DETROIT (AP) – The Detroit Lions are determined to let the good times roll in the Motor City.

The Lions (5-0) are off to their best start since 1956, the year before they won the NFL title, and they’re coming off quite a coming-out party.

Detroit beat the Chicago Bears in its first Monday night game since 2001 and fired-up fans at Ford Field were so loud the visitors had nine false starts, ratcheting up the buzz from coast to coast about the league’s former laughingstock. Today, the Lions and NFC North rival Green Bay stand alone as the NFL’s only unbeaten teams.

“We’re kind of the darlings a little bit, we’re that good story,” Lions receiver Nate Burleson said. “But we haven’t accomplished anything. We have to continue to prove to people we’re a good team.

“Everyone is going to have their opinion about who we’ve beat, so this is a great opportunity to play a club people respect.”

Detroit hosts San Francisco (4-1) on Sunday.

The NFC West-leading 49ers have perhaps been more surprising than the no-longer-lowly Lions this season and are coming off a 45-point win over Tampa Bay. It’s their most-lopsided victory since routing Denver by the same margin in the 1990 Super Bowl.

First-year coach Jim Harbaugh has quickly changed the culture within a once-proud franchise, hoping to have its first winning season and playoff appearance since 2002.

The former Michigan quarterback, who was mentioned as a candidate when Rich Rodriguez was fired and Brady Hoke was hired in January, is winning with a lot of the same players who opened last year with five losses and finished with a 6-10 record. Harbaugh motivates and relates and his obsession with the game is rubbing off on his players.

San Francisco quarterback Alex Smith said Harbaugh has “everything” to do with the team’s turnaround.

“The great thing around here is that it seems like it is all football, all the time,” Smith said. “I mean that in the greatest way.”

No one has described the Lions or 49ers as great in a long time.

Detroit hasn’t been an NFL powerhouse since the pre-Super Bowl era of the 1950s when it won three titles in a six-season span.

The Lions have one playoff victory since their last championship and had the NFL’s first 0-16 season three years ago, sinking to rock bottom in what was the worst string of futility in the league since World War II.

San Francisco has a richer and more recent history of success, winning five Super Bowls from the 1981 to 1994 seasons and missing the playoffs only four times over a two-plus decade reign. Since 2002, though, the 49ers are 29 games under .500 with four double-digit losing seasons.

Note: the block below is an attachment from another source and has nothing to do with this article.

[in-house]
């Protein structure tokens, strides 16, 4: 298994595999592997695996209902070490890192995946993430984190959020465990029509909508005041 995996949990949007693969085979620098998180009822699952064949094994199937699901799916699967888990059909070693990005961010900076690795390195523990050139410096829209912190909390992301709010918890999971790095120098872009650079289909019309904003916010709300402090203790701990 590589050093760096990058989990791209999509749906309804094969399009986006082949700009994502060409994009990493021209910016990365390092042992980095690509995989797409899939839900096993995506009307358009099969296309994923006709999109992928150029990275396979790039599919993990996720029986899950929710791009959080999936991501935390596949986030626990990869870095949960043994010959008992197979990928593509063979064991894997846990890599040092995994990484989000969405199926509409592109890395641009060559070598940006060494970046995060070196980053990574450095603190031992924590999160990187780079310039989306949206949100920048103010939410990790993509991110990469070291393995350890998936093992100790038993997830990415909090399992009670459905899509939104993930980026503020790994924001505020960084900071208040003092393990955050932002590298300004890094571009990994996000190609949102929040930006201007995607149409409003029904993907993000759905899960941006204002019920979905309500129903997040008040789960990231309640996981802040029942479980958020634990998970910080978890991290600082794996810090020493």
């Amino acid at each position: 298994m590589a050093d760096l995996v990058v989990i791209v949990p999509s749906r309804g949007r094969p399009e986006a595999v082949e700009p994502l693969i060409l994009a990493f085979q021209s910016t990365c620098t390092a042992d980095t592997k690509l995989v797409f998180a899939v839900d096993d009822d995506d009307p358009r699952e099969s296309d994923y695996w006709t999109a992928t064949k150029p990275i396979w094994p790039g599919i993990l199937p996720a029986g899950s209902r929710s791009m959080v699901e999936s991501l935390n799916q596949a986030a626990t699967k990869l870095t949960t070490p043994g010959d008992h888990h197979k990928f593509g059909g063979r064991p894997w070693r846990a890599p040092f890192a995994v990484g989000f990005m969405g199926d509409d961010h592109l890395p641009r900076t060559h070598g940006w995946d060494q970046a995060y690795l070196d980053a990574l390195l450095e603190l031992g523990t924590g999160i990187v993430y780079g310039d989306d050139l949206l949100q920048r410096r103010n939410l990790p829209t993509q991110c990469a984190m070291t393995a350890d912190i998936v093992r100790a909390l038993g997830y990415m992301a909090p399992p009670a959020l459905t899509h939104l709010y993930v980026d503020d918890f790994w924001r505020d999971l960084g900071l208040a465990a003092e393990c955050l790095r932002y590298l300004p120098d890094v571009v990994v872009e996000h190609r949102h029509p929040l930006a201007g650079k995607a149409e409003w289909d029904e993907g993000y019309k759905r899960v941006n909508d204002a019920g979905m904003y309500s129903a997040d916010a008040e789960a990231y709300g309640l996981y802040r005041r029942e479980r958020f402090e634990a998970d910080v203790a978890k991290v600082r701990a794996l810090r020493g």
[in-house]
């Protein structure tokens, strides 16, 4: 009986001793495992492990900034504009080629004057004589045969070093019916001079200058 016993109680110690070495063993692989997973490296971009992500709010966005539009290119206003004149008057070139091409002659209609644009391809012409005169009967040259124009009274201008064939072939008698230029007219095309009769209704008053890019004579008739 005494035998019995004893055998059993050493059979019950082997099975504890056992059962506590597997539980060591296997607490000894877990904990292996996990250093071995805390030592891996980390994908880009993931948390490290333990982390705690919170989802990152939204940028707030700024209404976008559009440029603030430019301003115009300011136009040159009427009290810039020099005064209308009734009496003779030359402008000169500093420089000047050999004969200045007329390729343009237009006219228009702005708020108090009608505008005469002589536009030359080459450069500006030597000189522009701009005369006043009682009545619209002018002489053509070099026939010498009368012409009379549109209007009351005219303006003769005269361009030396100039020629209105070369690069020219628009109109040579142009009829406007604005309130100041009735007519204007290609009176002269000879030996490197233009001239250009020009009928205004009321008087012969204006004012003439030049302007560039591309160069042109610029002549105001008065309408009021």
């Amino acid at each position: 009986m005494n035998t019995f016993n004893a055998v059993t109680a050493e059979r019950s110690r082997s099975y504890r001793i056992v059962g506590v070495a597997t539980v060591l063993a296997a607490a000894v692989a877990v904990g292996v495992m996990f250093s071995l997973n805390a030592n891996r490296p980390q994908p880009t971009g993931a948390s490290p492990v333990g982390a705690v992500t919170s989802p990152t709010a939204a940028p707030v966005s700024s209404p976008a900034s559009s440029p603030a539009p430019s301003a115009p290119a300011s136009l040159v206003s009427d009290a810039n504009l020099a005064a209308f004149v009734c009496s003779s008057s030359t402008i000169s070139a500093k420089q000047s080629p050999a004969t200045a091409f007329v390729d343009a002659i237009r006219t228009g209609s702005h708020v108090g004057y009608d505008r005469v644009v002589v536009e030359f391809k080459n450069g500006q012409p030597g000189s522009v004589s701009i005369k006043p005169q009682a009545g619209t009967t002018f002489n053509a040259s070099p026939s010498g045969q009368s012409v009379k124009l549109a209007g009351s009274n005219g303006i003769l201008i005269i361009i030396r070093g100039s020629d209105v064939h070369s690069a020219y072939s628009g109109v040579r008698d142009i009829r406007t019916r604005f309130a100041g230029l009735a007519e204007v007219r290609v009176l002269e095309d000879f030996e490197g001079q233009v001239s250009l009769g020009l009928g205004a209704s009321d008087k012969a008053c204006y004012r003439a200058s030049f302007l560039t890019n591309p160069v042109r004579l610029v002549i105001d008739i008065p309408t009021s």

But as a handful of teams do each year in the NFL, Detroit and San Francisco are enjoying quick turnarounds.

The Lions and 49ers are a combined 9-1 a year after they were 1-9 at the same time.

“That is the great thing about the NFL,” Smith said. “One year to the next anything is possible.”

Detroit’s opponents this season have found receiver Calvin Johnson nearly impossible to stop.

Johnson is the first NFL player to catch nine touchdown passes in his first five games and he’s coming off the first game in which he was held to one score. Burleson said teams are trying to slow him down with “The Randy Moss Defense,” with a cornerback trying to press him at the line with a safety providing deep help – even if there’s not a tight end or slot receiver on the same side of the field.

“It’s like a box and one,” Burleson said. “You kind of have to pick your poison.”

With so many eyes on Johnson, running back Jahvid Best took advantage of some holes to run for 163 yards – more than doubling his previous career high – and his 88-yard sprint against Chicago was the second-longest run in Lions history. Best, a former California Bear and native of Vallejo, Calif., is extra motivated to put together another strong performance.

“I grew up a Raider fan,” Best said. “So, definitely my eyes are set on San Francisco this week because it’s a team I grew up hating.”

49ers linebacker Patrick Willis may make Best hate that he said that. Willis had 18 tackles, his most since 2008, against the Buccaneers and was named the NFC’s defensive player of the week. Harbaugh compared the do-it-all Willis to Baltimore Ravens star linebacker Ray Lewis.

“He’s got a chance, yes, like Ray, to be one of the all-time greats,” Harbaugh said.

On Detroit’s defense, Ndamukong Suh is developing into one of the best in the game. The reigning defensive player of the year and All-Pro defensive tackle leads a deep and talented front four that is consistently harassing quarterbacks and allowing an improving linebacking corps to make plays.

Suh and Co. are about to be put to a test.

Frank Gore ranks second in the league since 2006 with 8,424 yards from scrimmage and he’s had at least 125 yards rushing the past two games.

“He’s not the fastest running back, but he consistently gains yards because he’s powerful and agile,” Detroit defensive end Cliff Avril said.

The 49ers have leaned on Gore a lot, asking Smith to manage the offense and avoid mistakes in a formula that has worked.

Detroit is doing it a different way on offense, letting Matthew Stafford throw early and often, and history would suggest the franchise is headed to the playoffs for the first time this century.

Since the NFL began using a 16-game schedule in 1978, more than 90 percent of teams that started 5-0 finished the season in the playoffs. The leery Lions, though, know that the Denver Broncos and New York Giants got off to the same start two years ago and flopped to 8-8 records and failed to make it to the postseason.

“We know the only thing we’re guaranteed of is five wins,” defensive end Kyle Vanden Bosch. “That’s why we want to ride this high as long as we can.”

(Copyright 2011 by The Associated Press.  All Rights Reserved.)


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